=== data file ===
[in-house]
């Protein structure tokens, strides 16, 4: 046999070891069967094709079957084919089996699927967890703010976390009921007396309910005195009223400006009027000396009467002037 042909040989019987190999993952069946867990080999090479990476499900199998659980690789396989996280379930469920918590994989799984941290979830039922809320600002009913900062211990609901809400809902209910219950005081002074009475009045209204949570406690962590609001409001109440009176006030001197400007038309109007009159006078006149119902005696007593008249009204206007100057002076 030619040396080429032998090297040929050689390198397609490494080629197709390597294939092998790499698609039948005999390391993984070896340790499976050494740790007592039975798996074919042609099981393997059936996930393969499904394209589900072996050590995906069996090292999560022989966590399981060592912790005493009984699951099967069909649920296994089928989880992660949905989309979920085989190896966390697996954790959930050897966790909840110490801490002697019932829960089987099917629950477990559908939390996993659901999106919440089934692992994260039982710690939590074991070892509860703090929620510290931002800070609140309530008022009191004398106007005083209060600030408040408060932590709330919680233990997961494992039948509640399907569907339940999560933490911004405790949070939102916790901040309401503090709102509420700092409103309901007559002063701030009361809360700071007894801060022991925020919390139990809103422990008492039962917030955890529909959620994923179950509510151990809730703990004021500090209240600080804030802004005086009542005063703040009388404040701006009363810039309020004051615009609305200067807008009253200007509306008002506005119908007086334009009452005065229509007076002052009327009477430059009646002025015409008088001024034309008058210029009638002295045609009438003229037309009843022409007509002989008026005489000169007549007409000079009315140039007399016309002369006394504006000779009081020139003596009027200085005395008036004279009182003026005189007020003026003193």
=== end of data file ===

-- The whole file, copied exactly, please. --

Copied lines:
[in-house]
């Protein structure tokens, strides 16, 4: 046999070891069967094709079957084919089996699927967890703010976390009921007396309910005195009223400006009027000396009467002037 042909040989019987190999993952069946867990080999090479990476499900199998659980690789396989996280379930469920918590994989799984941290979830039922809320600002009913900062211990609901809400809902209910219950005081002074009475009045209204949570406690962590609001409001109440009176006030001197400007038309109007009159006078006149119902005696007593008249009204206007100057002076 030619040396080429032998090297040929050689390198397609490494080629197709390597294939092998790499698609039948005999390391993984070896340790499976050494740790007592039975798996074919042609099981393997059936996930393969499904394209589900072996050590995906069996090292999560022989966590399981060592912790005493009984699951099967069909649920296994089928989880992660949905989309979920085989190896966390697996954790959930050897966790909840110490801490002697019932829960089987099917629950477990559908939390996993659901999106919440089934692992994260039982710690939590074991070892509860703090929620510290931002800070609140309530008022009191004398106007005083209060600030408040408060932590709330919680233990997961494992039948509640399907569907339940999560933490911004405790949070939102916790901040309401503090709102509420700092409103309901007559002063701030009361809360700071007894801060022991925020919390139990809103422990008492039962917030955890529909959620994923179950509510151990809730703990004021500090209240600080804030802004005086009542005063703040009388404040701006009363810039309020004051615009609305200067807008009253200007509306008002506005119908007086334009009452005065229509007076002052009327009477430059009646002025015409008088001024034309008058210029009638002295045609009438003229037309009843022409007509002989008026005489000169007549007409000079009315140039007399016309002369006394504006000779009081020139003596009027200085005395008036004279009182003026005189007020003026003193």